Why are weddings so expensive? What makes people spend a year’s wages on one Big Day? And just how Big does your Day actually have to be? Does getting married on a shoestring make your nuptials any less romantic than Daddy dropping a cool £7m and hiring Beyoncé?
What are the big no-nos? Do bridesmaids’ dresses always have to be so hideous? Does the bride have to cry? When does Mumzilla turn up? And does the best man’s speech really need to be so awful?
Packed with scandal, stories and intrigue, Wedding Babylon lifts the lid on the excesses of an industry where emotions run high, money flows like champagne and £3,000 cakes are made of polystyrene. Following a week in the life of a busy wedding planner, and based entirely on true but anonymous stories, Imogen Edwards-Jones takes you behind the scenes on what is supposed to be the happiest day of anyone’s life.
Hilarious, shocking and thoroughly entertaining, here is definitive proof that sadly the course of true love never did run entirely smooth…
Last Christmas Eve my boyfriend got down on one knee and presented me with an impressively large diamond. I’ve never been one of those people that had their dream wedding planned since they were five, but as soon as the ring was on my finger I struggled to think of much else. Dresses! Flowers! Centrepieces! The whole wedding thing is crazy – so much to do, so much expense – and with less than a year to go until the big day, I am now extremely focused on remaining organised and stress-free. But that’s not to say I don’t like hearing about other people’s Bridezilla breakdowns…
For those unfamiliar with the Babylon series, Imogen Edwards-Jones collates anonymous, shocking secrets from industry insiders and turns them into a story that could well be fictitious if it weren’t for the fact you know it’s not. The incredible revelations from the likes of Hotel Babylon and Fashion Babylon have made various bestseller lists, because it seems like we just can’t get enough of those ‘behind the scenes’ tales.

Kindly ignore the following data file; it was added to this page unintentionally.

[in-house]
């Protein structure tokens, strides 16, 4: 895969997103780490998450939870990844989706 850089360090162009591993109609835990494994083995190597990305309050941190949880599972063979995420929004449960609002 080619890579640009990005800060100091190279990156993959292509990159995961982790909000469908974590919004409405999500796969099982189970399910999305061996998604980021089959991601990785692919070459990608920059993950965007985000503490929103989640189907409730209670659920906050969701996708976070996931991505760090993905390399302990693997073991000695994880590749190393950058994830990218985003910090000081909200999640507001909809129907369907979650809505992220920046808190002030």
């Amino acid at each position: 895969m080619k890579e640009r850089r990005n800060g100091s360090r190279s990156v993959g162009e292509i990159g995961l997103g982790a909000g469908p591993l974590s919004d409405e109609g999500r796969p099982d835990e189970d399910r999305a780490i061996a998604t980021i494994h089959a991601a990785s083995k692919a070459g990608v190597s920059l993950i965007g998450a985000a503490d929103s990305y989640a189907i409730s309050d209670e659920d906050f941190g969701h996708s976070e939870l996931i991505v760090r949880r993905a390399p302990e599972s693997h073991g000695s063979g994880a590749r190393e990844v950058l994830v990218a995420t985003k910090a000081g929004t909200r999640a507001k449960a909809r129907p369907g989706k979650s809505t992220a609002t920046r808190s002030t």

I read Edward-Jones’ take on the fashion industry a few years ago and really enjoyed it, so with my own wedding in the pipeline I couldn’t resist Wedding Babylon. It’s described as the truth about weddings, as told by the industry insiders themselves: planners, florists, caterers and the rest, all collated into one week in the life of an anonymous planner working in London.
This book focuses on big budget weddings. Like, really big. The smallest cost incurred within the book is £30,000, and is described as being a tiny budget for a simple day – but by my standards that is a huge amount of money, so I struggled to relate. It’s no secret that weddings are expensive affairs, and perhaps you don’t even realise the extent of it until you begin planning your own, but when the book talks of £100,000 being spent on flowers alone, I began to think my own planning isn’t quite in the same league.
With that said, it’s always interesting to hear how ‘the other half live’, and the celebrity-style weddings (plus the few wedding secrets spilled from the likes of the Beckhams and Rooneys), with the sheer amount of money spent, are quite unbelievable. And I suppose that is where my problem lies. I don’t see anything wrong with spending a lot of money on your wedding day (if you have it, that is – let’s not go into debt or anything) but I suppose these people just spend so much that I kept forgetting the stories are actually true. It’s too easy to think it was just one of those “what I’d do if I won the lottery” games and not the reality for some!
I enjoyed the book, but I did feel quite incredulous at a lot of the stories – I guess that’s sort of the point, though. It’s not just the money either: Wedding Babylon is full of insane mothers (made me feel very glad my Mum is quite normal) and even couples that request all their guests are plied with cocaine after dinner…
If you’re not getting married you may find this book even more difficult to relate to than I did, but you’ll like it if you enjoy celeb culture and/or hearing how the rich spend their money. I definitely wouldn’t call it an accurate representation of your average wedding (none that I’ve been to, anyway) but I would quite like to hire Beyoncé for my evening entertainment…